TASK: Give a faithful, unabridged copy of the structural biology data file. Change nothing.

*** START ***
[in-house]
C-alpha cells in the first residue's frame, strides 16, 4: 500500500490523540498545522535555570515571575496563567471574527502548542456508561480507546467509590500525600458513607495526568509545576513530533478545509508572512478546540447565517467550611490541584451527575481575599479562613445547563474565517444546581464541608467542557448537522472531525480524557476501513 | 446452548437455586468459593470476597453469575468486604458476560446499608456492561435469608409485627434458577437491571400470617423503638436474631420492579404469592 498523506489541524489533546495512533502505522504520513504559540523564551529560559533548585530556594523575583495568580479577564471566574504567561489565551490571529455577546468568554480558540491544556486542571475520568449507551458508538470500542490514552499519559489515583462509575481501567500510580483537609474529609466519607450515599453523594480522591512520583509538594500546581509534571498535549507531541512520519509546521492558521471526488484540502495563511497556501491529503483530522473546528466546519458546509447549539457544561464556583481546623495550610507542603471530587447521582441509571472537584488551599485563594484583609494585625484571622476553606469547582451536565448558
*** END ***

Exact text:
[in-house]
C-alpha cells in the first residue's frame, strides 16, 4: 500500500490523540498545522535555570515571575496563567471574527502548542456508561480507546467509590500525600458513607495526568509545576513530533478545509508572512478546540447565517467550611490541584451527575481575599479562613445547563474565517444546581464541608467542557448537522472531525480524557476501513 | 446452548437455586468459593470476597453469575468486604458476560446499608456492561435469608409485627434458577437491571400470617423503638436474631420492579404469592 498523506489541524489533546495512533502505522504520513504559540523564551529560559533548585530556594523575583495568580479577564471566574504567561489565551490571529455577546468568554480558540491544556486542571475520568449507551458508538470500542490514552499519559489515583462509575481501567500510580483537609474529609466519607450515599453523594480522591512520583509538594500546581509534571498535549507531541512520519509546521492558521471526488484540502495563511497556501491529503483530522473546528466546519458546509447549539457544561464556583481546623495550610507542603471530587447521582441509571472537584488551599485563594484583609494585625484571622476553606469547582451536565448558